Smart Parking and Road Usage Fees: How IoT Could Impact Transportation

Predictions of billions of devices and trillions of dollars have long been associated with the Internet of Things (IoT) – also called Machine-to-Machine (M2M) technology. The world of Internet-connected sensors, cameras and more continues to grow as the transportation industry finds problems to solve and ways to make companies and customers more efficient.

Consider the plight of downtown drivers competing for parking. Could this search be optimized to save wear and tear on the engine, environment and driver? A quarter of all traffic congestion in San Francisco is caused by people hunting for a parking spot! Los Angeles, San Francisco, Pittsburgh, Knoxville, Reno and Ft. Lauderdale are among 20 cities deploying smart parking with embedded sensors in parking lots to communicate with your smartphone, directing you to the nearest opening. It’s one example of how the Internet of Things (IoT) holds great promise for increasing efficiency and reducing transportation waste.   

More and more parking spots are now reserved for drivers of electric vehicles. Legislators in every state with a gas tax have noticed declining revenue due to rising fuel efficiency. The question for government is how to pay for roads, bridges and maintenance when funds are shrinking. At the head of the line is Oregon, where a pay-by-mile pilot program starts June 1. Oregon’s proposal would recover lost gas tax revenue with “Road Usage” fees. Driver location and distance tabulations would be collected through GPS devices that connect cars and tax collectors via the Internet. Many other states will be watching Oregon’s test drive.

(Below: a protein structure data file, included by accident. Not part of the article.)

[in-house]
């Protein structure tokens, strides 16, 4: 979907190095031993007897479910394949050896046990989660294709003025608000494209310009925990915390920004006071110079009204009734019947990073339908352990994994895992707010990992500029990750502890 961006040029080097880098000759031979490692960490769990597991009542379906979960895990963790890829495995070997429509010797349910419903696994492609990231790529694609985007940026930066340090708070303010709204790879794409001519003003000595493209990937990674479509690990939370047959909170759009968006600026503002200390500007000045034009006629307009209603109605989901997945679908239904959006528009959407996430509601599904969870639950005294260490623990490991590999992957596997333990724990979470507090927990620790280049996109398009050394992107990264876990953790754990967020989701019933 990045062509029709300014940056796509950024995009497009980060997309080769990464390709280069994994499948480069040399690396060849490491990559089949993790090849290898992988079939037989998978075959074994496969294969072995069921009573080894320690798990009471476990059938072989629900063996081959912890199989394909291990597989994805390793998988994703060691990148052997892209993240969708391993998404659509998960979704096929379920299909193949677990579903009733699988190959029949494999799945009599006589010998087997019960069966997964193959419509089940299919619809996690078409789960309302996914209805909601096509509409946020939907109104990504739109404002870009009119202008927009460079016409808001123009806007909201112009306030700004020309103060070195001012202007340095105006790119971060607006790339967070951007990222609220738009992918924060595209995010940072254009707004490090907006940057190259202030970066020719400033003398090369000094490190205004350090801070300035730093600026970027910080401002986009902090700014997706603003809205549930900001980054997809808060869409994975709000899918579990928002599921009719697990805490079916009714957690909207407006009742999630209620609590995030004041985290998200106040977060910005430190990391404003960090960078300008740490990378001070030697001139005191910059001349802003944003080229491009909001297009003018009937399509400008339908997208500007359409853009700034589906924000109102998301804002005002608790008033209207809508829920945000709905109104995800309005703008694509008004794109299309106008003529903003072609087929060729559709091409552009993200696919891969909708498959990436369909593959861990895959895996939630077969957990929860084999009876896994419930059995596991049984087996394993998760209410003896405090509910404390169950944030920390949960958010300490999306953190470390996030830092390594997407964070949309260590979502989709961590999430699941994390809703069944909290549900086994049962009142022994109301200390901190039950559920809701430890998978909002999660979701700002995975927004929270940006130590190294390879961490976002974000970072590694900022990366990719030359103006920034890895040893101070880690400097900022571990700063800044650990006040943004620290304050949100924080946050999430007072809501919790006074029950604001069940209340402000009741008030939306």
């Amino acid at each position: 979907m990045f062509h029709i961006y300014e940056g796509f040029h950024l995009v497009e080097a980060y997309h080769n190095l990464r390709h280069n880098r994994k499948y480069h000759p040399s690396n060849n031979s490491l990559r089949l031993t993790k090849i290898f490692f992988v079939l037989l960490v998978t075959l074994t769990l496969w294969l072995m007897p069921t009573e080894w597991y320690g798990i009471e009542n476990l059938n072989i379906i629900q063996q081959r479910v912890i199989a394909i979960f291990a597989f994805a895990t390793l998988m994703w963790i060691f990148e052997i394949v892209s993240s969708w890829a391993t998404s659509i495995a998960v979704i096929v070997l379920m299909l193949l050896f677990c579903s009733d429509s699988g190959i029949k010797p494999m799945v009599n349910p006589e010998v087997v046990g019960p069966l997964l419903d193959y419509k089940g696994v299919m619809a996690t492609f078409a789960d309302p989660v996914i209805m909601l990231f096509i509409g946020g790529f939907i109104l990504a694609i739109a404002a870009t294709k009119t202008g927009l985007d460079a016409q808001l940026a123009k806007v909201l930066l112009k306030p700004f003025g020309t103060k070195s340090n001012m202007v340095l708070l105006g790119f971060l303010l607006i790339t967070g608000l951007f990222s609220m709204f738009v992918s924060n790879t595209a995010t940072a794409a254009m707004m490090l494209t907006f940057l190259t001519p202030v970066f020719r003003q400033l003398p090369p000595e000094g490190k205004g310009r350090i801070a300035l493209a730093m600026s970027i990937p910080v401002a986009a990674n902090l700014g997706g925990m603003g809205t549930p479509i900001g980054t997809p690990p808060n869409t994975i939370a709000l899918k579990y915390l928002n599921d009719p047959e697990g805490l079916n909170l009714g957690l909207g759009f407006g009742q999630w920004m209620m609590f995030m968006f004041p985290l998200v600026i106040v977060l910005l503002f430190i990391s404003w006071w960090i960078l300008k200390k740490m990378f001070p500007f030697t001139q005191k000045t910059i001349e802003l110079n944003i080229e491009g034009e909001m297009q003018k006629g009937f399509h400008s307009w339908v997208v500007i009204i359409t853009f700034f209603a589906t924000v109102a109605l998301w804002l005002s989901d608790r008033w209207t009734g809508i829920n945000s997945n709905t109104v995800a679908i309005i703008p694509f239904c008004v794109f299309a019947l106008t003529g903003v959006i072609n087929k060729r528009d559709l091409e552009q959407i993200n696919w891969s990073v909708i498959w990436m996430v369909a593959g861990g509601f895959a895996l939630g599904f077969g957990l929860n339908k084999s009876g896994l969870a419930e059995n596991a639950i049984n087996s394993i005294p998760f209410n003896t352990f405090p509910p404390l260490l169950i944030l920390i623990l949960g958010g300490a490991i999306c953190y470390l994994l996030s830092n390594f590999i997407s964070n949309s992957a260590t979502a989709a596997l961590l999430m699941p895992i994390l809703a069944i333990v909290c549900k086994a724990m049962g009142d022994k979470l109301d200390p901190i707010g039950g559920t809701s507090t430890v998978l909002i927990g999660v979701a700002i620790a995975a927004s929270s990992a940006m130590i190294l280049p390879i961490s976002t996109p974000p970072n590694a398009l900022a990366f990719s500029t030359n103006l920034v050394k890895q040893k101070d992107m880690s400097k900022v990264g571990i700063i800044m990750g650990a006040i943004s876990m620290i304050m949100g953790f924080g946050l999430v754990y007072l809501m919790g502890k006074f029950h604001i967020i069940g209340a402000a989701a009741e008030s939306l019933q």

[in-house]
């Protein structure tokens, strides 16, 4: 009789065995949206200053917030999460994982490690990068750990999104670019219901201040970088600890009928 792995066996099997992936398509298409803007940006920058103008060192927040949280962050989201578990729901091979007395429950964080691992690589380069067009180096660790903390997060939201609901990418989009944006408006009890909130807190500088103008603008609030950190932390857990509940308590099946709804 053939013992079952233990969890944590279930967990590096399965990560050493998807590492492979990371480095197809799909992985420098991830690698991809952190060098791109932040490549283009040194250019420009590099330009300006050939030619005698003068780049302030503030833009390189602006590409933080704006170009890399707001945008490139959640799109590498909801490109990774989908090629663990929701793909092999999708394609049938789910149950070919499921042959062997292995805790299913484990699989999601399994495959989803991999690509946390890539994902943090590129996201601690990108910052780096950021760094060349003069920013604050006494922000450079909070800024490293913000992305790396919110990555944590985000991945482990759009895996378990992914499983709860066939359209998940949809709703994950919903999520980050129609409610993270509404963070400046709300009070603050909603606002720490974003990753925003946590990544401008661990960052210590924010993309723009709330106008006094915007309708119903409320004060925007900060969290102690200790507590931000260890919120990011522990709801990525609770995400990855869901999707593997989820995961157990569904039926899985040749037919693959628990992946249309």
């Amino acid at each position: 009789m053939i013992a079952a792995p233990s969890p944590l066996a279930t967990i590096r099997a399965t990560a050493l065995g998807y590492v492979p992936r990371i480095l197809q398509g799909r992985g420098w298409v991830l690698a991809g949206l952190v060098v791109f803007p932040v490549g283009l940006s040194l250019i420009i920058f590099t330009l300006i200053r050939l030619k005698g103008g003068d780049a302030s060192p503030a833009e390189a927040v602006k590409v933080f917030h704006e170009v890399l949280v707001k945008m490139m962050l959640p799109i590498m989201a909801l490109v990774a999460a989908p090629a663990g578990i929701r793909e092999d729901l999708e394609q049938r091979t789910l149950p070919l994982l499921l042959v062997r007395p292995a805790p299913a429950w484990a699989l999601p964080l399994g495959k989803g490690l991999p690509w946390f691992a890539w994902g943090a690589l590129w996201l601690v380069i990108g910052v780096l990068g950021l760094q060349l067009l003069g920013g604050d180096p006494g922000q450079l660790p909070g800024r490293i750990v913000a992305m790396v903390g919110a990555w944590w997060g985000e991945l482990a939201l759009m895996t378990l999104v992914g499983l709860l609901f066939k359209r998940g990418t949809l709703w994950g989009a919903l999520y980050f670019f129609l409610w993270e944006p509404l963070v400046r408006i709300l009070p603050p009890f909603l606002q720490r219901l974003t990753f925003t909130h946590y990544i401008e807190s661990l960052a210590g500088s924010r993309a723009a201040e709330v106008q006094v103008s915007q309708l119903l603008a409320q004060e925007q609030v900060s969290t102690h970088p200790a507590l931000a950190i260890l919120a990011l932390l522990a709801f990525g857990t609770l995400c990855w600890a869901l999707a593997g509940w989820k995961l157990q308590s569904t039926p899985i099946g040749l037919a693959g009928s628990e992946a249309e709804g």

Nervous parents of young drivers now have several ways to plug in a connected device into the teen’s car, then go online and track locations, speeds and overall safety history. Insurance companies such as Travelers, State Farm and Progressive offer incentives for those using such devices to monitor and curb bad habits behind the wheel.

Helping drivers avoid traffic jams by finding alternate routes has been the aim of numerous traffic monitoring and GPS navigation applications. One of the latest innovations comes from Ford Motor Company, allowing owners of vehicles with Sync 3 to display their smartphone’s navigation system on the car’s screen.

A few years after launching solar-powered sensors on trash bins to determine whether there was enough garbage inside to justify sending trucks to empty the bins, more than 1,500 schools, cities, parks and other customers of Bigbelly Solar are now 80 percent more efficient. The bins are monitored remotely – enabling smarter decisions and additional fuel savings. The company is now seeking to add more sensors to the trash and recycling bins that would allow measurement of urban foot traffic, air quality and noise pollution.

Whether the sensors measure the amount of trash in a bin, the location of the nearest available parking spot or the safety of a vehicle being operated by a teenage driver; the Internet of Things provides opportunities to save fuel, time and perhaps save lives.